# Multivariable calculus - Seeing if this function is differentiable at the origin

$$\begin{cases} \frac{\sin\left(\sqrt{ x^2+y^2}\right)}{\sqrt{x^2+y^2}} \space \space \text{ if } (x, y) \neq(0,0) \\1 \space \space\space\space\space\space\space\space\space\space\space\space\space\space\space\space\space \text{ if } \space \space(x, y) = (0, 0) \end{cases}$$

I just had a test, my classmates had a different result than mine (function not being differentiable at the origin or partial derivatives not existing).

Now first I make sure that the function is continuous at the origin, by computing this limit

$$\lim\limits_{(x, y) \to (0, 0)} \frac{\sin\left(\sqrt{ x^2+y^2}\right)}{\sqrt{x^2+y^2}} = 1$$

Proving that it exists and that it's 1 is quite easy so I'll skip those steps, but since it's 1 the function is continuous at the origin. Now, I need to compute the partial derivatives at $$(0, 0)$$, so:

$$\frac{\partial f}{\partial x} = \lim\limits_{h \to 0} \frac{f(0+h, \space 0) - f(0, \space0)}{h} = \lim\limits_{h \to 0} \frac{\frac{\sin\left(\sqrt{h^2}\right)}{\sqrt{h^2}}-1}{h} = \lim\limits_{h \to 0} \frac{\frac{sin(h)}{h}-1}{h} = \lim\limits_{h \to 0} \frac{\frac{h}{h}-1}{h} = \lim\limits_{h \to 0} \frac{1-1}{h} = 0$$

$$\frac{\partial f}{\partial y} = 0$$ too, I'll skip the steps since it's basically the same.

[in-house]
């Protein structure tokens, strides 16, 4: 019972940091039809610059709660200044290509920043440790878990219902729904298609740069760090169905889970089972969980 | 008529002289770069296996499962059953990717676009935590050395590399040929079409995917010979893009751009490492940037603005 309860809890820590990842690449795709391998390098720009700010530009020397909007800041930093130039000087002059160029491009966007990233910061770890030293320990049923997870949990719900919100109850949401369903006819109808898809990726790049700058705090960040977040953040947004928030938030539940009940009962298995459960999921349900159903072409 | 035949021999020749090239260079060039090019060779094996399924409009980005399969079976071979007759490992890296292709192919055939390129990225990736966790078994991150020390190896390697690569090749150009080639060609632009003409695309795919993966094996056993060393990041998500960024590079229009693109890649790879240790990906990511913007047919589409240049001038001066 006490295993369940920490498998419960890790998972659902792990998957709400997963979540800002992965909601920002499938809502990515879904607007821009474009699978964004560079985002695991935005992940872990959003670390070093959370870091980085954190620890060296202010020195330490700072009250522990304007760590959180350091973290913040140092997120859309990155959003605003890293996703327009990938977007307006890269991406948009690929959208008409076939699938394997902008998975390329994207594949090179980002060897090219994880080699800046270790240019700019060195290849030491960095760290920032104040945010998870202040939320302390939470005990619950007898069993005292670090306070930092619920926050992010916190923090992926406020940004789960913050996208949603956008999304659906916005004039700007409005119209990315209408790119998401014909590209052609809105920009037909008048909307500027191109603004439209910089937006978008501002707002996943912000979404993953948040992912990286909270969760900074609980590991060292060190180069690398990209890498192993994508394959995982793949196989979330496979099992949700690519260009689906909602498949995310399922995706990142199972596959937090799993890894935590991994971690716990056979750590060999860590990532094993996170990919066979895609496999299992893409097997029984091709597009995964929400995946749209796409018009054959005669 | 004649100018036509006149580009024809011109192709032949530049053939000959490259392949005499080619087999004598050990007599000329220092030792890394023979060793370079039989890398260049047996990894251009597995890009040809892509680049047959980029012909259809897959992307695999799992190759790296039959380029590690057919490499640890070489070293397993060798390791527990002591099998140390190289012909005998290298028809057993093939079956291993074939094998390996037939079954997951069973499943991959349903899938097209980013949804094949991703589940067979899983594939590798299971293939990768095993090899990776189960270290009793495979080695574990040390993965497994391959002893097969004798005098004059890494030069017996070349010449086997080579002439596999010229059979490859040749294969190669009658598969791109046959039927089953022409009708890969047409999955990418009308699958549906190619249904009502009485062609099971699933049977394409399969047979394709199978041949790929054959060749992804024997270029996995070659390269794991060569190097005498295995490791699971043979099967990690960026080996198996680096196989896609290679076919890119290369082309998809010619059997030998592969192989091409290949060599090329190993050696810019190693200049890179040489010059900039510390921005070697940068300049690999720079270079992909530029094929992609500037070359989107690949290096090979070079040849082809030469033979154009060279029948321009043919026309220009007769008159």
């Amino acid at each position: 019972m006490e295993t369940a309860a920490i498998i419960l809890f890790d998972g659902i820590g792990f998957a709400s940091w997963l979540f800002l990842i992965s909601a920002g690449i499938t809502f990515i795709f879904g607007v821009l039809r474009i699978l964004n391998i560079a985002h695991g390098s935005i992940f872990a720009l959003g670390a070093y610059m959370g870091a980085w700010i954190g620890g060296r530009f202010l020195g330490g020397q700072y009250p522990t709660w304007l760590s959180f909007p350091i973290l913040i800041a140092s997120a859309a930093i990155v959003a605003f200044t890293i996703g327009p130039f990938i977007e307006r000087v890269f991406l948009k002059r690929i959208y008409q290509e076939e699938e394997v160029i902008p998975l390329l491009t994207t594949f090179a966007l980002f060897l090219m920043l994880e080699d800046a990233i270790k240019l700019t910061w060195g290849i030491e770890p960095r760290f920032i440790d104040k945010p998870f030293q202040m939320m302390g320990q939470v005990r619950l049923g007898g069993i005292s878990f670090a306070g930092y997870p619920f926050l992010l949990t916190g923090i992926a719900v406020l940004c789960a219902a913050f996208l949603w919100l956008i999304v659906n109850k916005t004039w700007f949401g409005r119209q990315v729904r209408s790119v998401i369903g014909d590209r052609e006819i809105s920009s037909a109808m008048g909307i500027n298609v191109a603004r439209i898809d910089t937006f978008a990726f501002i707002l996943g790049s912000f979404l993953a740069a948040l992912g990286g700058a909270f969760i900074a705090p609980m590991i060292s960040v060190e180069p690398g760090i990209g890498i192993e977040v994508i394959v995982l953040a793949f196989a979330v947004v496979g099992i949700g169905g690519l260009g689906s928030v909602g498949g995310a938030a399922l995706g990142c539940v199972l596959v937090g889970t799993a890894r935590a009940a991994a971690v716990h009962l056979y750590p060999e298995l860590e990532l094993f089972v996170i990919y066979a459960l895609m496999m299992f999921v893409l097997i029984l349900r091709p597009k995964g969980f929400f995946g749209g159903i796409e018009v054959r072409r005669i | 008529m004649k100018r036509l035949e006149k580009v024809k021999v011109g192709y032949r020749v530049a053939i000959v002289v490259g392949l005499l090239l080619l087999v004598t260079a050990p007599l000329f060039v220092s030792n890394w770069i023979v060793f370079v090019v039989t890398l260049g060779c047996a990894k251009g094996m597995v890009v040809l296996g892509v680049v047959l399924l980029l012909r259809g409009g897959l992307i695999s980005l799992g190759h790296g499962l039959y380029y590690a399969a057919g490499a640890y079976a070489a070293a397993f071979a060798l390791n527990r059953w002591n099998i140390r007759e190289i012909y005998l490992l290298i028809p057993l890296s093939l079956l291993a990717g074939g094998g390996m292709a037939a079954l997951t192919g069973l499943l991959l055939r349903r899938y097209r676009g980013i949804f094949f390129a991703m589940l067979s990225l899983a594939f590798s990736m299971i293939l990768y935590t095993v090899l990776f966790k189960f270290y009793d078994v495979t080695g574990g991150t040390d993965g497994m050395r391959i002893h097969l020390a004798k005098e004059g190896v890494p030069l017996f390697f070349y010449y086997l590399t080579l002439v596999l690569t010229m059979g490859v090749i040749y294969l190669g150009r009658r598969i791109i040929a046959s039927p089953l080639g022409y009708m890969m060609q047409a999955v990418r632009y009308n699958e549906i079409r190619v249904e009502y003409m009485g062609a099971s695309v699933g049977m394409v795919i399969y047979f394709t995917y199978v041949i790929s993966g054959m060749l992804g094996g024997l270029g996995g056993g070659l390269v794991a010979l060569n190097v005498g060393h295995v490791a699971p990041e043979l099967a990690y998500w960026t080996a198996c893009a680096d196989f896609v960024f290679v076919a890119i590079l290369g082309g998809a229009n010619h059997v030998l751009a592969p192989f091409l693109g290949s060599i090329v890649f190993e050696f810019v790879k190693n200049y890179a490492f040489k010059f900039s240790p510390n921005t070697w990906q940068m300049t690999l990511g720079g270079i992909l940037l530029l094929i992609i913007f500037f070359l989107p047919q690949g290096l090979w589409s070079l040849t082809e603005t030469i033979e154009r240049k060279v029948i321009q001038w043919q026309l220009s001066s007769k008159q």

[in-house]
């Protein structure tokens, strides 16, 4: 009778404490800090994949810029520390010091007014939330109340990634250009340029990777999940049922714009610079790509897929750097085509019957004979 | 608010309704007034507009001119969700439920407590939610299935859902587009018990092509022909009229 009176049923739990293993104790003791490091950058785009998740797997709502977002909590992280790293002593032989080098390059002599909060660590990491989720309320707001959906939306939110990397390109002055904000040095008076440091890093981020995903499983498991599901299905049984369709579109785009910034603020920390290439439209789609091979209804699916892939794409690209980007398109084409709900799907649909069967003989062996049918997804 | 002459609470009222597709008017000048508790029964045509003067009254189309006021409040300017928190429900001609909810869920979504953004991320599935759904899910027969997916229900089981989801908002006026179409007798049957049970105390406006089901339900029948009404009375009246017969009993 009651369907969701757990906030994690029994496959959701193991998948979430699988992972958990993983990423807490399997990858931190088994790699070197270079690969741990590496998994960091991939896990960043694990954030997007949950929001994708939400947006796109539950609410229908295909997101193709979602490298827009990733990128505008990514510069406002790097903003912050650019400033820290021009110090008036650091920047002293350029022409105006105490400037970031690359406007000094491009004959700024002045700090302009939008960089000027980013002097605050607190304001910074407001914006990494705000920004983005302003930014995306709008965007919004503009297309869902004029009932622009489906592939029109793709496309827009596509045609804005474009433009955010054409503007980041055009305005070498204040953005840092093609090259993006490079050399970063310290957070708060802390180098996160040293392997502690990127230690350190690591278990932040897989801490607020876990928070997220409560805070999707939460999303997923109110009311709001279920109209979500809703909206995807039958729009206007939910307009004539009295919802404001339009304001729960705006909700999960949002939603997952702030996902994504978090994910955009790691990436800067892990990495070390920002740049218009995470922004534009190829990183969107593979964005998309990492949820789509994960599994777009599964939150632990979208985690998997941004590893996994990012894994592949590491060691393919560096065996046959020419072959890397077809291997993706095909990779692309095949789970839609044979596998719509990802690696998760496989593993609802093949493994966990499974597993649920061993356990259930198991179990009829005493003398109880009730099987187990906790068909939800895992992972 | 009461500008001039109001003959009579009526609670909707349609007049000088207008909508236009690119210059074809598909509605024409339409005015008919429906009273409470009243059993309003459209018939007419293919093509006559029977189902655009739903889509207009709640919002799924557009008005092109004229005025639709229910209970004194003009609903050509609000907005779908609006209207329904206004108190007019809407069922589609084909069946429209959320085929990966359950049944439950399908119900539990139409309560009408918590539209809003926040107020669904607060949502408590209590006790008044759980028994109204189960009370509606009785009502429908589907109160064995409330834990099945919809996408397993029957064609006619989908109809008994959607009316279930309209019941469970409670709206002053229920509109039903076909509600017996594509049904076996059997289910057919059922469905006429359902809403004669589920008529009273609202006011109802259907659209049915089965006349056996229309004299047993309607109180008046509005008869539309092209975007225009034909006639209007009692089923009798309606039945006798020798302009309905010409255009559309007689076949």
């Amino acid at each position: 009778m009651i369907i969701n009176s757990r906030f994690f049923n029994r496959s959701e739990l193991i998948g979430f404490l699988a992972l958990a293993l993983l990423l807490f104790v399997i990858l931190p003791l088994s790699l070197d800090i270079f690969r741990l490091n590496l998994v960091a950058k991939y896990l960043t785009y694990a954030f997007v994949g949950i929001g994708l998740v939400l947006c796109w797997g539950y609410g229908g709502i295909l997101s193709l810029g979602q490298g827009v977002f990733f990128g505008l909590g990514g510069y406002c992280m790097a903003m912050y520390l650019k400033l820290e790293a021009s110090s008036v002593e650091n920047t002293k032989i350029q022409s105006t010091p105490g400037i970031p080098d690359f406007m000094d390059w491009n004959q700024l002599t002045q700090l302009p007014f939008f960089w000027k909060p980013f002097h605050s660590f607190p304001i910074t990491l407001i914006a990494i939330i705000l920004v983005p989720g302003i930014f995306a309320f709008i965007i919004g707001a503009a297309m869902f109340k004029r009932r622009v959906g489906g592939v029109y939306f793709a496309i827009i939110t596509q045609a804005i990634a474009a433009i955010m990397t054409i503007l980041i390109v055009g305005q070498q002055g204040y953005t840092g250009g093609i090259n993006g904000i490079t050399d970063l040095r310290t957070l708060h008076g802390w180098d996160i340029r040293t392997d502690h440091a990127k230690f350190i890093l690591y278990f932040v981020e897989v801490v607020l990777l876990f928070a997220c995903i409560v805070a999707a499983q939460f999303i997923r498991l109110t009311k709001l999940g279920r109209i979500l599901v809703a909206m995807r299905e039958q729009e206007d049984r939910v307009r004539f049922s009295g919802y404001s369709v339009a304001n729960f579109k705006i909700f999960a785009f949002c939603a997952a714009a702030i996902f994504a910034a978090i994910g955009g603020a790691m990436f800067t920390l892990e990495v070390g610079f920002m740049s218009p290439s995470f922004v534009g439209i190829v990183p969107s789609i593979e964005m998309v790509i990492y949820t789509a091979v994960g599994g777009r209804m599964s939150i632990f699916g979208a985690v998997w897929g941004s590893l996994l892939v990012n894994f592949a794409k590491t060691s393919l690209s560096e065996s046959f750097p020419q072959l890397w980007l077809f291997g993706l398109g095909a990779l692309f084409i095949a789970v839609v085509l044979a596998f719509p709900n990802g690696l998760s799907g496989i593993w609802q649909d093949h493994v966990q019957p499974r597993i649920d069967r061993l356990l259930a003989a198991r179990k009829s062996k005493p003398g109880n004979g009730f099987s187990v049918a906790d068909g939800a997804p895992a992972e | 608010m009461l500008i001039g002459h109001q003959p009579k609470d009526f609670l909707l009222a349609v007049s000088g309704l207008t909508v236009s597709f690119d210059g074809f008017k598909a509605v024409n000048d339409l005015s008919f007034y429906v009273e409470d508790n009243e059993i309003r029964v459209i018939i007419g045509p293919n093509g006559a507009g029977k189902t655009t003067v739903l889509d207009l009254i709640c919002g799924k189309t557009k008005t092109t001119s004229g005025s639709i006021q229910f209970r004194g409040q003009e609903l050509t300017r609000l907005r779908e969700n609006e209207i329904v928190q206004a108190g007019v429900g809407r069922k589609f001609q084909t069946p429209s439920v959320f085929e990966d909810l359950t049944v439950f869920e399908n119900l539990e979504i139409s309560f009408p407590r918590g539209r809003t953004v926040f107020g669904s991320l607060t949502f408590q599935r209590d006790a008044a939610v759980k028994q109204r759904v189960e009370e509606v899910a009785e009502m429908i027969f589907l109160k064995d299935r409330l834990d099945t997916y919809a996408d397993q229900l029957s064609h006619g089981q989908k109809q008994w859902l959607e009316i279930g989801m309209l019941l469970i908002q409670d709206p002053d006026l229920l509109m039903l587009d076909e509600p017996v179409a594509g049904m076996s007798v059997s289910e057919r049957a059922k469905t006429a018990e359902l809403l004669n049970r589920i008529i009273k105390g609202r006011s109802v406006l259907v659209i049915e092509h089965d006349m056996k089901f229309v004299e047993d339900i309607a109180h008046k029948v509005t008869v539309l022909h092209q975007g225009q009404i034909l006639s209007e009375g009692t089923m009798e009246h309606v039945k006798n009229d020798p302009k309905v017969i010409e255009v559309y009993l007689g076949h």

Now that I have both partial derivatives (which are 0), I need to see if it's actually differentiable using the following limit:

$$\lim\limits_{(h, k) \to (0, 0)} \frac{f(h, \space k) - f(0, \space 0) - fx(0, \space 0)h - fy(0, \space 0)k}{\sqrt{h^2+k^2}}$$ with fx and fy being the partial derivatives, so:

$$\lim\limits_{(h, k) \to (0, 0)} \frac{\frac{\sin\left(\sqrt{h^2+k^2}\right)}{\sqrt{h^2+k^2}}-1}{\sqrt{h^2+k^2}} = \lim\limits_{(h, k) \to (0, 0)} \frac{\sin\left(\sqrt{h^2+k^2}\right)-\sqrt{h^2+k^2}}{h^2+k^2}$$.

For the function to be differentiable, the above limit must be 0, so converting into polar coordinates I get:

$$\lim\limits_{\rho \to 0} \frac{\sin(\sqrt{\rho ^2})-\sqrt{\rho^2}}{\rho^2} = \lim\limits_{\rho \to 0} \frac{\rho - \rho}{\rho ^2} = 0$$

The limit is 0, so the function is differentiable. Everyone else got that the function is not differentiable, though, I'm trying to understand where my mistake is (if there is one, but being the only one with a different result leads me to think that there is a mistake somewhere in there).

• $\lim_{h \rightarrow 0} \dfrac{\frac{\sin h}{h} - 1}{h} \rightarrow \infty$. You cannot apply that limit separately to numerator without applying it to the denominator. You may have to use L' Hospital Rule by making the fraction $\dfrac{\cos h - h}{h^2}$. – Aniruddha Deshmukh Apr 9 at 15:59
• Thank you very much. – Frost832 Apr 9 at 16:00
• Also, while it is true that $\lim_{\rho \to 0}\frac{\sin \rho - \rho}{\rho^2} = 0$, your demonstration of it makes no sense. – Paul Sinclair Apr 10 at 1:20